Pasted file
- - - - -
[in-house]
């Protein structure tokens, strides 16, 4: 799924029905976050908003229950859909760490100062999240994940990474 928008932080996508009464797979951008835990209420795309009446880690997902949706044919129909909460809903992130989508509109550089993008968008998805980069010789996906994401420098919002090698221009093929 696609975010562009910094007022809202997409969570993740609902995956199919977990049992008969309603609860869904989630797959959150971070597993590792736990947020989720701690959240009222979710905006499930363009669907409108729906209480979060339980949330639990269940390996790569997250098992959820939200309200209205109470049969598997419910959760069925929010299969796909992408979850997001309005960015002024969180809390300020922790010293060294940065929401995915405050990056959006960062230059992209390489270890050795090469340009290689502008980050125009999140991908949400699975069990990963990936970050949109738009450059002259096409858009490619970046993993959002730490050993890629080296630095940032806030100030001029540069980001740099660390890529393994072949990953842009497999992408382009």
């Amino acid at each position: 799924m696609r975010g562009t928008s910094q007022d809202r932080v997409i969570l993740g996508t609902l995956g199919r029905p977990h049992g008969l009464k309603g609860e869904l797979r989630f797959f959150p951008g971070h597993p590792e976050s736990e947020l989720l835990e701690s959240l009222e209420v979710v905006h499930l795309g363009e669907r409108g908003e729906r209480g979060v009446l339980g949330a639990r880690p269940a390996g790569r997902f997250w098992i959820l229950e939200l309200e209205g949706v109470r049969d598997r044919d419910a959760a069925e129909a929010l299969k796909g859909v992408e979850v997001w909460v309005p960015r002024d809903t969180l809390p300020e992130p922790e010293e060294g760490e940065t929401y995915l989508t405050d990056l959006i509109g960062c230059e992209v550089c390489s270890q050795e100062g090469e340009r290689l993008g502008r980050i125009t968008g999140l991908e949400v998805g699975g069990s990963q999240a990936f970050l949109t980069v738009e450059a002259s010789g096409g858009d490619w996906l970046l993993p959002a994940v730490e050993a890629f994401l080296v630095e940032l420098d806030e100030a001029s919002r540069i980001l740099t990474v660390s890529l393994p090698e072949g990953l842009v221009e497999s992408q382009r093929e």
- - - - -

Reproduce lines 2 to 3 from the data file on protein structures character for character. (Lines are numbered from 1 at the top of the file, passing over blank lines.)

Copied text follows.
């Protein structure tokens, strides 16, 4: 799924029905976050908003229950859909760490100062999240994940990474 928008932080996508009464797979951008835990209420795309009446880690997902949706044919129909909460809903992130989508509109550089993008968008998805980069010789996906994401420098919002090698221009093929 696609975010562009910094007022809202997409969570993740609902995956199919977990049992008969309603609860869904989630797959959150971070597993590792736990947020989720701690959240009222979710905006499930363009669907409108729906209480979060339980949330639990269940390996790569997250098992959820939200309200209205109470049969598997419910959760069925929010299969796909992408979850997001309005960015002024969180809390300020922790010293060294940065929401995915405050990056959006960062230059992209390489270890050795090469340009290689502008980050125009999140991908949400699975069990990963990936970050949109738009450059002259096409858009490619970046993993959002730490050993890629080296630095940032806030100030001029540069980001740099660390890529393994072949990953842009497999992408382009």
């Amino acid at each position: 799924m696609r975010g562009t928008s910094q007022d809202r932080v997409i969570l993740g996508t609902l995956g199919r029905p977990h049992g008969l009464k309603g609860e869904l797979r989630f797959f959150p951008g971070h597993p590792e976050s736990e947020l989720l835990e701690s959240l009222e209420v979710v905006h499930l795309g363009e669907r409108g908003e729906r209480g979060v009446l339980g949330a639990r880690p269940a390996g790569r997902f997250w098992i959820l229950e939200l309200e209205g949706v109470r049969d598997r044919d419910a959760a069925e129909a929010l299969k796909g859909v992408e979850v997001w909460v309005p960015r002024d809903t969180l809390p300020e992130p922790e010293e060294g760490e940065t929401y995915l989508t405050d990056l959006i509109g960062c230059e992209v550089c390489s270890q050795e100062g090469e340009r290689l993008g502008r980050i125009t968008g999140l991908e949400v998805g699975g069990s990963q999240a990936f970050l949109t980069v738009e450059a002259s010789g096409g858009d490619w996906l970046l993993p959002a994940v730490e050993a890629f994401l080296v630095e940032l420098d806030e100030a001029s919002r540069i980001l740099t990474v660390s890529l393994p090698e072949g990953l842009v221009e497999s992408q382009r093929e």